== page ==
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Can Treating Adrenal Dysfunction Help Alcoholism or Other Addictions?

Despite the fact that alcohol and drug rehab has become commonplace, seemingly trendy in some cases, relapse rates remain abysmal. Fewer than half of the people who go through treatment make it three months without relapsing. Research shows that the people who are most vulnerable to relapse have real problems regulating their bodies’ stress response. They have what researchers call “dysregulation of stress pathways” or HPA-axis dysfunction. (HPA stand for hypothalamus-pituitary-adrenal. These are the three big stress-regulating glands in the body, and all three work together.) People with HPA-axis dysfunction have high baseline levels of CRH, the hormone that calls for stress hormones to be released. They have high adrenal sensitivity, stress- and cue-related cravings, and increased anxiety. But they may also have a flat, blunted response to stress, especially with relapse. To me, this sounds like the classic picture of adrenal fatigue—overstimulation of the adrenal glands, followed by burnout and symptoms of anxiety, irritability, insomnia, low pain tolerance, inability to concentrate, cravings and more. In fact, alcohol and drug abuse does put high demand on adrenal glands, and the resulting adrenal fatigue can start a vicious cycle that makes it hard to stop using drugs.

Support for adrenal fatigue are virtually non-existent in today’s typical medical setting, including rehab. That is one big reason more and more people are looking for help outside of that approach.

I suggest reaching back into traditional medicine, for adrenal and thyroid support with the adaptogenic herbs— Ashwagandha, Siberian ginseng (Eleutherococcus), Rhodiola rosea (Rhodiola), and Holy Basil (Ocimum), among others. These herbs have a long history of use under conditions of physical stress such as high altitudes, extreme cold, and heavy work or extreme athletic performance. More recently, they are being used to help people recover from modern-day acute or chronic stress.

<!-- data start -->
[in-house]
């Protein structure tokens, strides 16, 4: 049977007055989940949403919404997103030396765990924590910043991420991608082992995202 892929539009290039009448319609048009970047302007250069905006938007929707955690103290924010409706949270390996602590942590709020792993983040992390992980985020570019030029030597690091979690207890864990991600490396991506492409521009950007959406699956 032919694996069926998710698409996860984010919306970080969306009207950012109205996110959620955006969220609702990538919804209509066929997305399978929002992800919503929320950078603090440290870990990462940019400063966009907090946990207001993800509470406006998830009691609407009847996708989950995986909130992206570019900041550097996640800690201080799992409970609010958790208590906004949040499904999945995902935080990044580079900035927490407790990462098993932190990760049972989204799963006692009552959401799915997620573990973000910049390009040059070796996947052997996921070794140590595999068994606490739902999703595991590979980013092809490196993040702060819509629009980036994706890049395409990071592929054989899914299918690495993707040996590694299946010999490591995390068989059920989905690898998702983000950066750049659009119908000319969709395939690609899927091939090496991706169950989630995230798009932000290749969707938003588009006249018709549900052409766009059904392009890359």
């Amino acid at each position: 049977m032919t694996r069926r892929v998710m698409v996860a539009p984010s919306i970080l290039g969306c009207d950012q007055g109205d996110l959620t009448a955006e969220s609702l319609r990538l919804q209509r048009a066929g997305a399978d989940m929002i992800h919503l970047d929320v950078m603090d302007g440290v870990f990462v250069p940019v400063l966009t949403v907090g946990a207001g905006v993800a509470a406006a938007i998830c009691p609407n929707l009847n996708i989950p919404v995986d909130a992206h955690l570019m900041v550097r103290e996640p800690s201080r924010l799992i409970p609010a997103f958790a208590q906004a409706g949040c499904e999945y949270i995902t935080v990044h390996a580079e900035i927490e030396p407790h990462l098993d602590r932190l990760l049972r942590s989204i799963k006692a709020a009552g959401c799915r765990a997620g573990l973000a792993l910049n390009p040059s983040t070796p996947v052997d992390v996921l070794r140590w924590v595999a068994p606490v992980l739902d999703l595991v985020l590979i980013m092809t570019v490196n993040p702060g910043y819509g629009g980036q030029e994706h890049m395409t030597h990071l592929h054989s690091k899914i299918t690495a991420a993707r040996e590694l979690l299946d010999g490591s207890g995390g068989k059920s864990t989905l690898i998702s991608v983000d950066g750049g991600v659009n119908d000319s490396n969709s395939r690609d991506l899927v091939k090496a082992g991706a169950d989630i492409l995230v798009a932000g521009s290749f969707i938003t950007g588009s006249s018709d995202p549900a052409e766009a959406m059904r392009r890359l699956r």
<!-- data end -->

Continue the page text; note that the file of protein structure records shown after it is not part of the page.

Although each works in slightly different ways, and all contain an array of active ingredients, they all have a similar effect. They tend to reduce stress hormone levels and help calm down the central nervous system to naturally support the body in moving back into balance. They also help to protect the body–especially the brain and heart–against high levels of stress hormones. People who benefit from these herbs often report feeling calmer and more centered, better able to focus, less anxious and irritable, able to both sleep better and perform better. I have seen that they can provide good support during recovery from drug and alcohol abuse.
Adaptogenic herbs are non-prescription, do not suppress normal adrenal or thyroid function and have minimal side effects. You can use them on your own, or discuss using them with your doctor. We will be happy to discuss your case with your doctor. Your doctor can call 800.420.5801. You can also use our website to find the health care practitioner closest to you who is trained in using adaptogenic herbs.

Facchinetti F, Neri I, Tarabusi M. Eleutherococcus senticosus reduces cardiovascular stress response in healthy subjects: a randomized, placebo- controlled trial. Stress and Health 2002;18(1):11–7.

Junghanns K, Backhaus J, Tietz U, et al. Impaired serum cortisol stress response is a predictor of early relapse. Alcohol. 2003; 38(2):189–193.

Panossian A, Wikman G, Kaur P, et al. Adaptogens exert a stress-protective effect by modulation of expression of molecular chaperones. Phytomedicine 2009;16(6–7):617–22.

Richardson HN, Lee SY, O’Dell LE, et al. . Alcohol self-administration acutely stimulates the hypothalamic-pituitary-adrenal axis, but alcohol dependence leads to a dampened neuroendocrine state. Eur J Neurosci. 2008; 28(8):1641–1653.

Sinha R, Fox HC, Hong KI, et al. Effects of adrenal sensitivity, stress- and cue-induced craving, and anxiety on subsequent alcohol relapse and treatment outcomes. Arch Gen Psychiatry. 2011 Sep;68(9):942-52.

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